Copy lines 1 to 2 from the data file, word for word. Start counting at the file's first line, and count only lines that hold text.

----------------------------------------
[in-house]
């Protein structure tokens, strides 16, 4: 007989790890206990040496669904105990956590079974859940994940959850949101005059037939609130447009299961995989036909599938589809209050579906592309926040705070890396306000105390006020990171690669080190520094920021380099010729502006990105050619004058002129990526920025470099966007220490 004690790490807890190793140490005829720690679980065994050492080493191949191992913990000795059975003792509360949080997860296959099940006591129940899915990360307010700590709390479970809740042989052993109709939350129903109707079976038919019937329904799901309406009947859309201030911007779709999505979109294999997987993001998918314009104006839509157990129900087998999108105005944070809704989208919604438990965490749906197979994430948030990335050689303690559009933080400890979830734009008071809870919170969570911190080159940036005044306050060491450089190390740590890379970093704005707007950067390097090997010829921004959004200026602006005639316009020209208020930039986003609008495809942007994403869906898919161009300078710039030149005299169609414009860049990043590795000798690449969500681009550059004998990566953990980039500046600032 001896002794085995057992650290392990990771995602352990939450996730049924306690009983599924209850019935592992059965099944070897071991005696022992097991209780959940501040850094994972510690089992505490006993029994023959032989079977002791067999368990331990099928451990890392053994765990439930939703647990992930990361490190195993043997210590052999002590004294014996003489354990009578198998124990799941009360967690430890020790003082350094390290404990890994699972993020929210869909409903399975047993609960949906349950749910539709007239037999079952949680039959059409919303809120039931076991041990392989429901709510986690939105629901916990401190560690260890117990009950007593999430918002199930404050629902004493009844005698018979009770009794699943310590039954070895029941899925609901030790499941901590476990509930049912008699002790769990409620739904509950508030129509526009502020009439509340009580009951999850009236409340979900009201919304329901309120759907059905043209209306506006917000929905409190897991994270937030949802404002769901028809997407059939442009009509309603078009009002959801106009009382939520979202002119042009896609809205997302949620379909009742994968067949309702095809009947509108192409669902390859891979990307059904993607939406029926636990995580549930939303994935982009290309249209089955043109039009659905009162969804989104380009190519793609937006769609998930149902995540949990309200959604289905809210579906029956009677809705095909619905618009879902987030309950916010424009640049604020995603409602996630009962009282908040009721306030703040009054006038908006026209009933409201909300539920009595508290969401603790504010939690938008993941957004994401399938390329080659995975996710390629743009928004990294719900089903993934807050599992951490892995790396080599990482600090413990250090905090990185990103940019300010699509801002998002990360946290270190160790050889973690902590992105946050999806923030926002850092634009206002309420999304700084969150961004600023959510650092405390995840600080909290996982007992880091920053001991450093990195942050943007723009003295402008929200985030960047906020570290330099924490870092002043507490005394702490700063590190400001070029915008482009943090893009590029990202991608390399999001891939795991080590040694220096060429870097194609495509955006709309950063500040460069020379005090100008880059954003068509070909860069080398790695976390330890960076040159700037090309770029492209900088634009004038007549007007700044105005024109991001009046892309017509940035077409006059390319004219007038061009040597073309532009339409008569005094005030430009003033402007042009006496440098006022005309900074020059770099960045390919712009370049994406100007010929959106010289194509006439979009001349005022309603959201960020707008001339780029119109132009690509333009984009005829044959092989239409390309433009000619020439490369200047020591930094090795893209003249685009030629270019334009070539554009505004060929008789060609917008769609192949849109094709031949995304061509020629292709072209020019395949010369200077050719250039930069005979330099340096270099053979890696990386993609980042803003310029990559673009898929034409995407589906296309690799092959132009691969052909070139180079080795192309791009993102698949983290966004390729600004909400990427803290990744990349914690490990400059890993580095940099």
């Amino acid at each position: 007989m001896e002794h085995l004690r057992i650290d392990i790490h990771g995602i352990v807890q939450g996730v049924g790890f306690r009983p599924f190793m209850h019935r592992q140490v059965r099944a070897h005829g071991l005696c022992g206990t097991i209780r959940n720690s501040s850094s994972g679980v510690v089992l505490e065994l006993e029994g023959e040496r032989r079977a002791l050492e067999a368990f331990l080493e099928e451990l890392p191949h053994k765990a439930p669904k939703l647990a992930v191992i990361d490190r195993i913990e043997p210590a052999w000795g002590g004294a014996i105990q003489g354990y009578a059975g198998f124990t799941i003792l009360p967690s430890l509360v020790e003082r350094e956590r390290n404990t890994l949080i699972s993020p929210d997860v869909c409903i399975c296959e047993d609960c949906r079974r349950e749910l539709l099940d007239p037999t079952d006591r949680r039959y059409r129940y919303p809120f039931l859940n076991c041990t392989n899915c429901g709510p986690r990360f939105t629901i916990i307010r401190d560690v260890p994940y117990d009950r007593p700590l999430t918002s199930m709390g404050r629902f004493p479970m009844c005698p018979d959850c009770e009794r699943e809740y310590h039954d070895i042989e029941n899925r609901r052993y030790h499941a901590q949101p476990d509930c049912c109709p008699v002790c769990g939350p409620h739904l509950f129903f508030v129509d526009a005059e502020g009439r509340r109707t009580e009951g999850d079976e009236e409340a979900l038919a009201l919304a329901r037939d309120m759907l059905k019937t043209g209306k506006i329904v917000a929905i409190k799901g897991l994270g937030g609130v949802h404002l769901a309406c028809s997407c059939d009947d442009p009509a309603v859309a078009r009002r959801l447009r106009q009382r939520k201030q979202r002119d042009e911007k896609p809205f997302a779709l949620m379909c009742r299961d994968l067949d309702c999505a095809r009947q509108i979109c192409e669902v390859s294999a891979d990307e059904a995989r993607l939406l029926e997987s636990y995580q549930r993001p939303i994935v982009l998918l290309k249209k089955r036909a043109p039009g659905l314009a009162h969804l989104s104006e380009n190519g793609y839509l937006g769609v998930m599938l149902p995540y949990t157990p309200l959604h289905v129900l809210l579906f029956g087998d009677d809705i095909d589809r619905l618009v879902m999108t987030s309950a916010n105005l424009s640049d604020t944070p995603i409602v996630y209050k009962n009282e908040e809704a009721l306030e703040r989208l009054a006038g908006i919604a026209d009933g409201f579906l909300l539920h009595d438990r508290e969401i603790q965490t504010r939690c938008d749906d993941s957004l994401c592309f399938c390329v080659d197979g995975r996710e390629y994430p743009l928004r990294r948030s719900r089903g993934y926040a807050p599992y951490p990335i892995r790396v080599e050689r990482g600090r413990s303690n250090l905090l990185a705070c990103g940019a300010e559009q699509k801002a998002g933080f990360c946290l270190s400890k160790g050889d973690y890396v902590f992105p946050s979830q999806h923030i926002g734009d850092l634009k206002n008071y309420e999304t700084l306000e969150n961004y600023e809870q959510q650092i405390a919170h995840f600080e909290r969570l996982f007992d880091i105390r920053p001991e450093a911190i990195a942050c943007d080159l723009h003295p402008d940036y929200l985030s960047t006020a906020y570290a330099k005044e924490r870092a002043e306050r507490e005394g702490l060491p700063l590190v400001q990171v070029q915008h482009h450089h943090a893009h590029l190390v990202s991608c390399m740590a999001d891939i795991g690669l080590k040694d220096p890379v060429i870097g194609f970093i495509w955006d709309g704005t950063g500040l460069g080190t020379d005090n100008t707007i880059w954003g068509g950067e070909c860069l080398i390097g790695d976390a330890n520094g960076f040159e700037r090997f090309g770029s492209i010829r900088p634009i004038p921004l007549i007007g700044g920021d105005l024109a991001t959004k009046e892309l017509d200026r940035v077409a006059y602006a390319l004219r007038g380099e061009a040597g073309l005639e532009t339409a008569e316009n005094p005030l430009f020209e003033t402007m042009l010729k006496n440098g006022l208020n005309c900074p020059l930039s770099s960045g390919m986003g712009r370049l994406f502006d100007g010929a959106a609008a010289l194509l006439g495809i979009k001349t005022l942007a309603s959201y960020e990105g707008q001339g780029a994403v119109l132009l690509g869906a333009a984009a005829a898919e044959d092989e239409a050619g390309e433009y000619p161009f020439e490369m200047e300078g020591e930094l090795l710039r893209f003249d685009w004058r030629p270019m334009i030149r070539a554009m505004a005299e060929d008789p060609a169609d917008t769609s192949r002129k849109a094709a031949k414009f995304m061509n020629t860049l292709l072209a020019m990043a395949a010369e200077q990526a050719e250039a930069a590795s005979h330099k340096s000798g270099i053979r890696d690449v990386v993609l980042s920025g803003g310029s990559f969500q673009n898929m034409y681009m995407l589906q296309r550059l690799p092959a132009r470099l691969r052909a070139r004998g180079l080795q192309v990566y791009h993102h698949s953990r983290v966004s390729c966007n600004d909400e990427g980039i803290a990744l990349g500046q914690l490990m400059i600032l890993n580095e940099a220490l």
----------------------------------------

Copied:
[in-house]
């Protein structure tokens, strides 16, 4: 007989790890206990040496669904105990956590079974859940994940959850949101005059037939609130447009299961995989036909599938589809209050579906592309926040705070890396306000105390006020990171690669080190520094920021380099010729502006990105050619004058002129990526920025470099966007220490 004690790490807890190793140490005829720690679980065994050492080493191949191992913990000795059975003792509360949080997860296959099940006591129940899915990360307010700590709390479970809740042989052993109709939350129903109707079976038919019937329904799901309406009947859309201030911007779709999505979109294999997987993001998918314009104006839509157990129900087998999108105005944070809704989208919604438990965490749906197979994430948030990335050689303690559009933080400890979830734009008071809870919170969570911190080159940036005044306050060491450089190390740590890379970093704005707007950067390097090997010829921004959004200026602006005639316009020209208020930039986003609008495809942007994403869906898919161009300078710039030149005299169609414009860049990043590795000798690449969500681009550059004998990566953990980039500046600032 001896002794085995057992650290392990990771995602352990939450996730049924306690009983599924209850019935592992059965099944070897071991005696022992097991209780959940501040850094994972510690089992505490006993029994023959032989079977002791067999368990331990099928451990890392053994765990439930939703647990992930990361490190195993043997210590052999002590004294014996003489354990009578198998124990799941009360967690430890020790003082350094390290404990890994699972993020929210869909409903399975047993609960949906349950749910539709007239037999079952949680039959059409919303809120039931076991041990392989429901709510986690939105629901916990401190560690260890117990009950007593999430918002199930404050629902004493009844005698018979009770009794699943310590039954070895029941899925609901030790499941901590476990509930049912008699002790769990409620739904509950508030129509526009502020009439509340009580009951999850009236409340979900009201919304329901309120759907059905043209209306506006917000929905409190897991994270937030949802404002769901028809997407059939442009009509309603078009009002959801106009009382939520979202002119042009896609809205997302949620379909009742994968067949309702095809009947509108192409669902390859891979990307059904993607939406029926636990995580549930939303994935982009290309249209089955043109039009659905009162969804989104380009190519793609937006769609998930149902995540949990309200959604289905809210579906029956009677809705095909619905618009879902987030309950916010424009640049604020995603409602996630009962009282908040009721306030703040009054006038908006026209009933409201909300539920009595508290969401603790504010939690938008993941957004994401399938390329080659995975996710390629743009928004990294719900089903993934807050599992951490892995790396080599990482600090413990250090905090990185990103940019300010699509801002998002990360946290270190160790050889973690902590992105946050999806923030926002850092634009206002309420999304700084969150961004600023959510650092405390995840600080909290996982007992880091920053001991450093990195942050943007723009003295402008929200985030960047906020570290330099924490870092002043507490005394702490700063590190400001070029915008482009943090893009590029990202991608390399999001891939795991080590040694220096060429870097194609495509955006709309950063500040460069020379005090100008880059954003068509070909860069080398790695976390330890960076040159700037090309770029492209900088634009004038007549007007700044105005024109991001009046892309017509940035077409006059390319004219007038061009040597073309532009339409008569005094005030430009003033402007042009006496440098006022005309900074020059770099960045390919712009370049994406100007010929959106010289194509006439979009001349005022309603959201960020707008001339780029119109132009690509333009984009005829044959092989239409390309433009000619020439490369200047020591930094090795893209003249685009030629270019334009070539554009505004060929008789060609917008769609192949849109094709031949995304061509020629292709072209020019395949010369200077050719250039930069005979330099340096270099053979890696990386993609980042803003310029990559673009898929034409995407589906296309690799092959132009691969052909070139180079080795192309791009993102698949983290966004390729600004909400990427803290990744990349914690490990400059890993580095940099």